As IT budget spending on disk and SAN storage systems rises back to prominence, customers are sounding the call for better storage infrastructure optimization and manageability within mixed-vendor environments.
To help simplify the complexity of numerous moving parts, IBM on Tuesday unveiled the IBM TotalStorage Productivity Center. Available in May, Productivity Center is a modular suite of storage and virtualization software products earmarked to centralize management of multiple storage hardware systems, as well as analyze performance metrics to conduct error-mapping and to prevent hardware failures before they occur, said Theresa ONeil, director of Storage Strategy for IBM Tivoli Storage Software, in Austin, Texas.
With a heavy emphasis on automation and configuration, Productivity Center comprises four parts. New products focused on disk activities include IBM Performance Manager and Replication Manager, with both falling under TotalStorage Multiple Device Manager. In addition, Productivity Center features IBM Tivoli SAN Manager for heterogeneous SAN management and IBM Tivoli Storage Resource Manager to enable storage resource performance management through monitoring, reporting and real-time alerts, noted ONeil.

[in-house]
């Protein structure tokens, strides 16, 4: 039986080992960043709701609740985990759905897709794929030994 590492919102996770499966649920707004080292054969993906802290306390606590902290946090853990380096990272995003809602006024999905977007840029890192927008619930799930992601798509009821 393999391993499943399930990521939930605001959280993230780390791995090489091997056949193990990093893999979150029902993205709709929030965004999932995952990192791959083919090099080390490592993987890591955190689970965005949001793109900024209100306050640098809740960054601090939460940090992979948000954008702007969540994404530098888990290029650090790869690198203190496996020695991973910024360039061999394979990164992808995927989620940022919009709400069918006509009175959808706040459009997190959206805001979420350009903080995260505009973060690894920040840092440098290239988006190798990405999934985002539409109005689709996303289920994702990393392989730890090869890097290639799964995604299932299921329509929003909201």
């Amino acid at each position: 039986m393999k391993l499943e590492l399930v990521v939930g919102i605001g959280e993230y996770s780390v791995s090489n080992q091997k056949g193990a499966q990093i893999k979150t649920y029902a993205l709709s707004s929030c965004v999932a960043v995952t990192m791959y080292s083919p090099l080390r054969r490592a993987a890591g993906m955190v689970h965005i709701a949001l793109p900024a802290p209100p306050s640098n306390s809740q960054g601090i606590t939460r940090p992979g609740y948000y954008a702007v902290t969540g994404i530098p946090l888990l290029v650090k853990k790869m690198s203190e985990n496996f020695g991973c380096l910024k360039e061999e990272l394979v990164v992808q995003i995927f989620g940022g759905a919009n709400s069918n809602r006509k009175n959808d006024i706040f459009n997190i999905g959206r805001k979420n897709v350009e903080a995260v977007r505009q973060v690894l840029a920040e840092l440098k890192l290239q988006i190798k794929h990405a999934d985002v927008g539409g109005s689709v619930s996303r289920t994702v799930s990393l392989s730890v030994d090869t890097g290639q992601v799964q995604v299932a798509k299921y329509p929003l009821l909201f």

Productivity Center will incorporate a free software add-on central launch pad that will allow administrators to launch or manage any of the integrated offering capabilities from a single console.
In order to inject a workflow element into the suite, future development will integrate Tivoli Provisioning Manager into Productivity Center. This will allow customers to automate storage infrastructure at their own pace, as data volumes expand.
According to a report released last week from IDC, based in Framingham, Mass., the worldwide disk storage system market grew 6.1 percent in revenue from the fourth quarter of 2002 to the fourth quarter of 2003. The IDC report said that the worldwide open SAN (storage area network) market—including iSCSI devices—grew by 27.2 percent during the same time.
Vendors havent made it easy for customers—who, as it is, are facing integration difficulties—to buy what they need, from a storage infrastructure and management perspective.
“Customers are buying storage again, and they are probably going to demand [that] the manageability of storage is much better this time around,” said Anne MacFarland, an analyst for The Clipper Group, based in Wellesley, Mass. “What you need these days is the right philosophy and the right piece parts and management capabilities to pull it into something that is easier to use. … I think IBM has brought clarity to a place that really needed it.”